<?xml version="1.0" encoding="utf-8"?> <service> <short>SSH</short> <description>Secure Shell (SSH) is a protocol for logging into and executing commands on remote machines. It provides secure encrypted communications. If you plan on accessing your machine remotely via SSH over a firewalled interface, enable this option. You need the openssh-server package installed for this option to be useful.</description> <port protocol="tcp" port="22"/> </service>
There is a command to list all services, but it's very difficult to find one. Too many services are listed in one line.
# firewall-cmd --get-services RH-Satellite-6 RH-Satellite-6-capsule amanda-client amanda-k5-client amqp amqps apcupsd audit bacula bacula-client bb bgp bitcoin bitcoin-rpc bitcoin-testnet bitcoin-testnet-rpc bittorrent-lsd ceph ceph-mon cfengine cockpit collectd condor-collector ctdb dhcp dhcpv6 dhcpv6-client distcc dns dns-over-tls docker-registry docker-swarm dropbox-lansync elasticsearch etcd-client etcd-server finger foreman foreman-proxy freeipa-4 freeipa-ldap freeipa-ldaps freeipa-replication freeipa-trust ftp ganglia-client ganglia-master git grafana gre high-availability http https imap imaps ipp ipp-client ipsec irc ircs iscsi-target isns jenkins kadmin kdeconnect kerberos kibana klogin kpasswd kprop kshell kube-apiserver ldap ldaps libvirt libvirt-tls lightning-network llmnr managesieve matrix mdns memcache minidlna mongodb mosh mountd mqtt mqtt-tls ms-wbt mssql murmur mysql nbd nfs nfs3 nmea-0183 nrpe ntp nut openvpn ovirt-imageio ovirt-storageconsole ovirt-vmconsole plex pmcd pmproxy pmwebapi pmwebapis pop3 pop3s postgresql privoxy prometheus proxy-dhcp ptp pulseaudio puppetmaster quassel radius rdp redis redis-sentinel rpc-bind rquotad rsh rsyncd rtsp salt-master samba samba-client samba-dc sane sip sips slp smtp smtp-submission smtps snmp snmptrap spideroak-lansync spotify-sync squid ssdp ssh steam-streaming svdrp svn syncthing syncthing-gui synergy syslog syslog-tls telnet tentacle tftp tftp-client tile38 tinc tor-socks transmission-client upnp-client vdsm vnc-server wbem-http wbem-https wsman wsmans xdmcp xmpp-bosh xmpp-client xmpp-local xmpp-server zabbix-agent zabbix-server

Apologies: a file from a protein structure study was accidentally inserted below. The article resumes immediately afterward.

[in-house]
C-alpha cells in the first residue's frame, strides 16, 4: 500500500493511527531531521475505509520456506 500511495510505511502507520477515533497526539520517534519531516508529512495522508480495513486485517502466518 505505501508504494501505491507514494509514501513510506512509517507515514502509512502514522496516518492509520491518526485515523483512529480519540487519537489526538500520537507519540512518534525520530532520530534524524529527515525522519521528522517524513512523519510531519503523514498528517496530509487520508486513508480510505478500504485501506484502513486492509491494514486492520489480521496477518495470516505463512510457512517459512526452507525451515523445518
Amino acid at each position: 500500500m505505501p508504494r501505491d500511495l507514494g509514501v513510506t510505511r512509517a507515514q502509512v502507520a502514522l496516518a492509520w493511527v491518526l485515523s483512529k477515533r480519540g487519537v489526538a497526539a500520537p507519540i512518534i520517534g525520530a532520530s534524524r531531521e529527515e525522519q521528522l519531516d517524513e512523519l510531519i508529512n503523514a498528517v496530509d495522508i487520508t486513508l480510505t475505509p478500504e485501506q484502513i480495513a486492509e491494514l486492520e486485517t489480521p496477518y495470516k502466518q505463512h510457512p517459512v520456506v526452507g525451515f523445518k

Pick up the service you want to use and enable it. For example, HTTP (webserver).
# firewall-cmd --add-service=http --zone=public --permanent # firewall-cmd --reload
Remove the service you enabled.
# firewall-cmd --remove-service=http --zone=public --permanent # firewall-cmd --reload
If what you want is not on the preset, you can manually set up the allowed port and tcp/udp. If you need this kind of custom or rules for the outbound traffic, you have other command options to set up. Please refer to the other sites for more details.
Now port 22 on the server is open and ssh service is running behind it. You will soon get malicious login attempts to kick out.
"fail2ban" will find such attempts from the ssh log file and ban that IP.
# apt install fail2ban
It works nicely with SSH port(22) by default.
Additionally, there is a 'recidive' preset for the continuous attacker. If the attacks continue even after the temporary ban, the ban period will be extended to 1 week.
Add a file /etc/fail2ban/jail.d/recidive.conf to enable it.
[recidive] enabled = true
Then restart fail2ban.
# systemctl restart fail2ban
fail2ban can watch other logs for other ports and services. Please refer to the manual to find out more.
Always using the root account is not recommended. "sudo" command is used to delegate the privilege to a specific user.
# apt install sudo # adduser username sudo
Adding a user to the group “sudo” will allow that user to use this command.